Disclaimer: Matt McDaniel, the author of this piece is a candidate for the First District City Council Seat in Baltimore City. While this rankings list does not touch or concern Mr. McDaniel’s race, in the interest of disclosure, Mr. McDaniel has made no endorsements of any candidates and has received no money or funding from any of the candidates on this list. His campaign website can be found here.
As most of you are aware, TIME Magazine publishes its “Person of the Year” in early December of each year. The qualification for this distinction is, loosely, that the individual selected has had the most impact, for good or for ill, in the previous year. For TIME Magazine, the qualification has allowed both Hitler and Pope Francis to be designated “Person of the Year.” In choosing our person of the year for the site, the same qualification is being used. Before we unveil our Person of the Year, however, here are some of the people who were considered, but ultimately passed over (they are in no particular order):
Bashar Assad: The embattled “President” (dictator) of Syria was on a lot of short lists for the past several years for being the most influential person in the world. This seems odd at the outset: how can a dictator facing a five-year-long civil war be an influential figure? The answer to that, and the reason Assad was considered for the list this year, comes in the form of the collateral consequences of Assad’s regime’s violent clutching to power in the war-torn state. In 2015 in particular, Assad’s stubborn/resolute position to stay in command of Syria led to the Russian government’s decision to intervene on behalf of Assad against Islamists and rebels in the country. This comes as the United States funded “moderate” rebels in the country and conducted airstrikes against Islamists.
With the downing of a Russian fighter that violated Turkey’s airspace lat in the year, the world was reminded that two of the major nations in the world, the United States and Russia, were occupying the same airspace without a unity of mission or purpose. Setting up a powder keg between the United States and the Russian Federation over the Syrian conflict has been a point of foreign policy tension for much of the past year.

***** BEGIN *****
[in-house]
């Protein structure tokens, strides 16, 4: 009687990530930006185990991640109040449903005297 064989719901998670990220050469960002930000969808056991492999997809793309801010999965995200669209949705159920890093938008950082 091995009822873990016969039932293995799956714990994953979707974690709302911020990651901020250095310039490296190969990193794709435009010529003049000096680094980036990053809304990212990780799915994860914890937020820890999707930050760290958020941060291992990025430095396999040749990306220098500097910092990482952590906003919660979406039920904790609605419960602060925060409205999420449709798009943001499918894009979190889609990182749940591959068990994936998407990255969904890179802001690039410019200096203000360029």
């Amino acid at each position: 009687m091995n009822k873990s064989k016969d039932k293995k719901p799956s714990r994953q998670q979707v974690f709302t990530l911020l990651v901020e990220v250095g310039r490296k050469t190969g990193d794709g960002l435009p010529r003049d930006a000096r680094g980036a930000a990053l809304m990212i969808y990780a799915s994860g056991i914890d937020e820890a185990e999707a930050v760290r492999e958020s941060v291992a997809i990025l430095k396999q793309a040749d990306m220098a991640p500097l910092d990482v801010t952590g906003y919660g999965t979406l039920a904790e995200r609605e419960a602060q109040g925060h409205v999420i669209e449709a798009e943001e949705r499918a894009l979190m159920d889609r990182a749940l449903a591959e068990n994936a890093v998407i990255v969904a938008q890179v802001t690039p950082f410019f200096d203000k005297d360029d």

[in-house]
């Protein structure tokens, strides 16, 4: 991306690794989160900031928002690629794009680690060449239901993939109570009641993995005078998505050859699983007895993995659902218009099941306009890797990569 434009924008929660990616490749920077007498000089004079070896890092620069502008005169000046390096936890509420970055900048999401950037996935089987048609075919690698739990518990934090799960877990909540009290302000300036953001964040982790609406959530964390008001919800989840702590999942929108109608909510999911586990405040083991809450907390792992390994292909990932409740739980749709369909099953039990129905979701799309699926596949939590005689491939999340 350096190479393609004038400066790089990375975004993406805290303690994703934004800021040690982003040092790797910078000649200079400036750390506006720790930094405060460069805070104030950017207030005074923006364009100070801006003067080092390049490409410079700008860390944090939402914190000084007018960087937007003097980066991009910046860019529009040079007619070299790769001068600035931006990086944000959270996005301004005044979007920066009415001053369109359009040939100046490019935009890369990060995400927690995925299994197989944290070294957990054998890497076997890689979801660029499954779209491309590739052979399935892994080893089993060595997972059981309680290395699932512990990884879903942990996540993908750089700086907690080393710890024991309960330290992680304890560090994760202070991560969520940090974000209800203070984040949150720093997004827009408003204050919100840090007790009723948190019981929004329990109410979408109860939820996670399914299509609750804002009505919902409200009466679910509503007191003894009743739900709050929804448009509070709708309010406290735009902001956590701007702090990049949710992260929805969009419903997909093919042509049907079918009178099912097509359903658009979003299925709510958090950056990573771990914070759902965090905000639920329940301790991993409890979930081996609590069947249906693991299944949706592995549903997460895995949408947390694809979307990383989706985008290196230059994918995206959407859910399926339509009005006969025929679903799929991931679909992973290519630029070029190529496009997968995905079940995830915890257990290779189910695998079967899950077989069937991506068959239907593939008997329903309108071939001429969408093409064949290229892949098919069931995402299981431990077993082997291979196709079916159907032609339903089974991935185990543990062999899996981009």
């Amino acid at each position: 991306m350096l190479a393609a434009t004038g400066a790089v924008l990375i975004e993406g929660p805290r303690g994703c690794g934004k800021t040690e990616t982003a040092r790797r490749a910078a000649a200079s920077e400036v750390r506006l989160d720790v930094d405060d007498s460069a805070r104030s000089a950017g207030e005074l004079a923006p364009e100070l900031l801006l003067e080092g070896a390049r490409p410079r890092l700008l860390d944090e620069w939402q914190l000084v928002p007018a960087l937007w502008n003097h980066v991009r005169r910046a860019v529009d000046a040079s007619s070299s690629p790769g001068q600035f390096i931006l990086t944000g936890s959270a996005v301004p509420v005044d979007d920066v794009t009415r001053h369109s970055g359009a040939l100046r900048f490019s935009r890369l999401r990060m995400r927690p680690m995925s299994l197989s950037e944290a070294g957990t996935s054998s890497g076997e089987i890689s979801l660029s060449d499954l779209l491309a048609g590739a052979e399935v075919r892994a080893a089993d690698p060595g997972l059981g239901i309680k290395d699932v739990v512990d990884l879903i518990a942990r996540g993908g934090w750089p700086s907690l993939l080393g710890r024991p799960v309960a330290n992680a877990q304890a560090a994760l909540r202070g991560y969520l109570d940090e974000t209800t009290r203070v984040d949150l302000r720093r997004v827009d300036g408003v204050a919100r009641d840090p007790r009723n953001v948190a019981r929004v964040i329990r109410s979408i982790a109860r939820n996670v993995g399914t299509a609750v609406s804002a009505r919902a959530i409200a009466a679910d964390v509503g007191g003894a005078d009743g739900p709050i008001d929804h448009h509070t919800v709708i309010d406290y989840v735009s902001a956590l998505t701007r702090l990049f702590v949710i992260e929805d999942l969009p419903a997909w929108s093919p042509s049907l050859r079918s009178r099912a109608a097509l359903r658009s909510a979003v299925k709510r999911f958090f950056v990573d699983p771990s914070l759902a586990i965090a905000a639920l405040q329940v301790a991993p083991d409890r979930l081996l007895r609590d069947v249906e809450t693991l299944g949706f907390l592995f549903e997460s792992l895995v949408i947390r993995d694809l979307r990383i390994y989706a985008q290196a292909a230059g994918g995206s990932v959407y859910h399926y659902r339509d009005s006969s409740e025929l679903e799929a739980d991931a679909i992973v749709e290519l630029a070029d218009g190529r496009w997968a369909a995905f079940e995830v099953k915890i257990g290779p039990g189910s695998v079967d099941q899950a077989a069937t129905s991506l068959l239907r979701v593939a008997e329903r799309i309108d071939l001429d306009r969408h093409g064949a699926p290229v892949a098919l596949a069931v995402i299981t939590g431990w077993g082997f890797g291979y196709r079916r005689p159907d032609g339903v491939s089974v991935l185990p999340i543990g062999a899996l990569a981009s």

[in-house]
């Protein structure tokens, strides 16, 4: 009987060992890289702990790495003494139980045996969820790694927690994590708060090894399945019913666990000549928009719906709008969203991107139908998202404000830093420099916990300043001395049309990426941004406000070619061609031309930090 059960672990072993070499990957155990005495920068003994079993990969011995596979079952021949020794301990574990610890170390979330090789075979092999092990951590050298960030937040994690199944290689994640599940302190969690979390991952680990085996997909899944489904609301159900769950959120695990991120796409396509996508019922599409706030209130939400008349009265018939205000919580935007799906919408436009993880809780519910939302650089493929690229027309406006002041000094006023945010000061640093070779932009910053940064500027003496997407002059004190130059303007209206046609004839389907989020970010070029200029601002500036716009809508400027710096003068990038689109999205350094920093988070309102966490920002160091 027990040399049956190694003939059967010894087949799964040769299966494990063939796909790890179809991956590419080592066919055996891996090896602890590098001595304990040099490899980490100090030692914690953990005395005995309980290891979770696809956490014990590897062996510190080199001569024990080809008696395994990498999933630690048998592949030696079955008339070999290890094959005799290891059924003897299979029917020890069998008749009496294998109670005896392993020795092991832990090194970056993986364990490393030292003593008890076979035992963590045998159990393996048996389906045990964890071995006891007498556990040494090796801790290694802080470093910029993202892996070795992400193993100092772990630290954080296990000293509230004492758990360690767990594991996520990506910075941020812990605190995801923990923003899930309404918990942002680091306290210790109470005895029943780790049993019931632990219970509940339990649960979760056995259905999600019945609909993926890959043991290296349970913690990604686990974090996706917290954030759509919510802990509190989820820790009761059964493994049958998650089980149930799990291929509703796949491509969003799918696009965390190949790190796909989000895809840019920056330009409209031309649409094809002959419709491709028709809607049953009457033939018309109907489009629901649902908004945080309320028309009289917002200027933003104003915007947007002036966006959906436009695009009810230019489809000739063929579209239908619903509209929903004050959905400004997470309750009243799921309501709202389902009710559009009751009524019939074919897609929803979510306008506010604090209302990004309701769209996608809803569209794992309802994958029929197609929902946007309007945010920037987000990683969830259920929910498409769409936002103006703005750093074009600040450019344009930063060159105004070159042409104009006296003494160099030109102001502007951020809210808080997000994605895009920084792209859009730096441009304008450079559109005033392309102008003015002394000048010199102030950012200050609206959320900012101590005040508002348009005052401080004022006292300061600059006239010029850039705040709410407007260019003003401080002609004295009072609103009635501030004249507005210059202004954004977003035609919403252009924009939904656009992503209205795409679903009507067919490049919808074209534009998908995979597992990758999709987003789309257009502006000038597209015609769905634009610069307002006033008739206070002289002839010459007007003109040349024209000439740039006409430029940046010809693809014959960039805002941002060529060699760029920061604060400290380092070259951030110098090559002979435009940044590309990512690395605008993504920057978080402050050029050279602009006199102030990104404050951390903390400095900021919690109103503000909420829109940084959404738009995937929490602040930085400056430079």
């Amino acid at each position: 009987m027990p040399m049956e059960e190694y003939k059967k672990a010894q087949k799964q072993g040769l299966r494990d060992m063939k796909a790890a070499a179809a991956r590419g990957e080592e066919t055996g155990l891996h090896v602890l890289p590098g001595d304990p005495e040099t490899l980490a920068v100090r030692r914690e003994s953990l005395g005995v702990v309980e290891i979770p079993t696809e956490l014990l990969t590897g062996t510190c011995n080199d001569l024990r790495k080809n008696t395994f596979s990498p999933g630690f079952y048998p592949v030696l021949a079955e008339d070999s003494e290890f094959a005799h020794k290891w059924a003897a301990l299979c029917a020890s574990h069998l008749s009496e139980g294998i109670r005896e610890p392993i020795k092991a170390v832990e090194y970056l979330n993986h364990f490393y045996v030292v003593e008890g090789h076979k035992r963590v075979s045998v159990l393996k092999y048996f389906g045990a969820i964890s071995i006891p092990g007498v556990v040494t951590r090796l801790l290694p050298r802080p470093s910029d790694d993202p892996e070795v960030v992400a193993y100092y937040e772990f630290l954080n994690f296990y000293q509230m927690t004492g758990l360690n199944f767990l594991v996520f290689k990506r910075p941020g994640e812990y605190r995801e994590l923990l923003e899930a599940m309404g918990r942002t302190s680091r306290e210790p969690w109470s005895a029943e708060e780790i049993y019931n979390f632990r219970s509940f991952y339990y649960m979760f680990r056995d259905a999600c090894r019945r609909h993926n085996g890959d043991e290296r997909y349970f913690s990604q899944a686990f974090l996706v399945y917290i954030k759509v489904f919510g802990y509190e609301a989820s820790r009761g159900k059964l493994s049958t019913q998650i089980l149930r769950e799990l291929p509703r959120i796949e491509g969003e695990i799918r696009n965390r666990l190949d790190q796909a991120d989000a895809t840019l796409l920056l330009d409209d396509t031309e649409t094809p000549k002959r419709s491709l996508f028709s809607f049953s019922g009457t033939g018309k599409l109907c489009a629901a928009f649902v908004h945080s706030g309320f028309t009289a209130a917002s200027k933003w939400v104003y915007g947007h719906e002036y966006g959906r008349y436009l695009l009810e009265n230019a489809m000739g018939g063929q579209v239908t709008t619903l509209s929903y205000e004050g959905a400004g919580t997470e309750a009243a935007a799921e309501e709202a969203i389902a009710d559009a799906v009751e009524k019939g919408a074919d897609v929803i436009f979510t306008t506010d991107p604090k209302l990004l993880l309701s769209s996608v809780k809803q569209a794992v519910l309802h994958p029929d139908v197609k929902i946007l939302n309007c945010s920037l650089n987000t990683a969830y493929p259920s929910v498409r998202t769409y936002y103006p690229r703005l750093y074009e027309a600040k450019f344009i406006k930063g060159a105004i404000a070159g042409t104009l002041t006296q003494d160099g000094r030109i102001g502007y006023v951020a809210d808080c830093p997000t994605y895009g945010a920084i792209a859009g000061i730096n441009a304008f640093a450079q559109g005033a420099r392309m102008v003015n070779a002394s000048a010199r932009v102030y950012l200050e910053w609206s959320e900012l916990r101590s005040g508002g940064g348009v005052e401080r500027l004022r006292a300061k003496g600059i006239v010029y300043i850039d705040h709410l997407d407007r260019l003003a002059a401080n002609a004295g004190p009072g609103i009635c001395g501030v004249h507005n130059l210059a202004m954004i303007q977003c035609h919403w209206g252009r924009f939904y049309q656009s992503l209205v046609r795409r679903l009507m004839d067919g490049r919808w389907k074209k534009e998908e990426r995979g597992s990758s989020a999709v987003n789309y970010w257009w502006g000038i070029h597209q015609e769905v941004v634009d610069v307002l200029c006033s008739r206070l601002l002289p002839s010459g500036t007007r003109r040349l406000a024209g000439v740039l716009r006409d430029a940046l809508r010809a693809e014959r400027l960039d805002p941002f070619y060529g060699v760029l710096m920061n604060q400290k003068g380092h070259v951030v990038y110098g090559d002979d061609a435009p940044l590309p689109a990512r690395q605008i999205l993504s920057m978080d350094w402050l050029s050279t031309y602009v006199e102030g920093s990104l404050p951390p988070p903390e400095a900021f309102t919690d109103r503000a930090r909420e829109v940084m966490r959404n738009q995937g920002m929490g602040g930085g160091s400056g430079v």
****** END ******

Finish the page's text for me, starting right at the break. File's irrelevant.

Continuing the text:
Another collateral consequence of the Syrian Civil War has been the mass-displacement of people flooding across the borders of Turkey, Jordan, and into North Africa. The “Syrian Refugee Crisis” has made headlines for over a year as Europe struggled with the humanitarian and logistical concerns of millions of refugees and displaced peoples streaming westward. Especially given the rise of radical Islamic terrorism in Europe (Charlie Hebdo, the Paris-Bataclan massacre, et al.), the prudence of accepting displaced persons from the Middle East has been a source of debate and discussion. Even in the United States, that, unlike Greece or Italy, is not confronted with Syrian migrants entering the nation by the hundreds-of -thousands, a heated debate about the wisdom of accepting refugees without thorough vetting was a major discussion point in American politics this year.
The reason why Bashar Assad is not the “Person of the Year” this year is that the spiraling consequences of the Syrian Civil War have been nearly half-a-decade in the making. While Russia’s involvement in the conflict this year effectively guarantees that Assad will remain in power in Syria, the migrant crisis is less attributable to Assad and more attributable to civilians being caught in the crossfire between regime loyalists and rebels (be they “moderate” or “extremist”). It is unclear to what extent Assad maintains operational control over the internal affairs of Syria. While his actions have caused a foreign policy flashpoint, if he were to have abdicated to an Islamist government, it is unlikely that the refugee crisis or the growth of the Islamic State would have been averted.
Vladimir Putin was this site’s “Person of the Year” last year. Like him or hate him, Putin is the national face of Russia. A tyrant in Western eyes, the President of Russia is somewhere around the height of his all-time approval rating with the Russian people. Putin’s strength in the face of perceived Western aggression has been able to pull Russians together in support despite the near-collapse of the Russian economy earlier this year.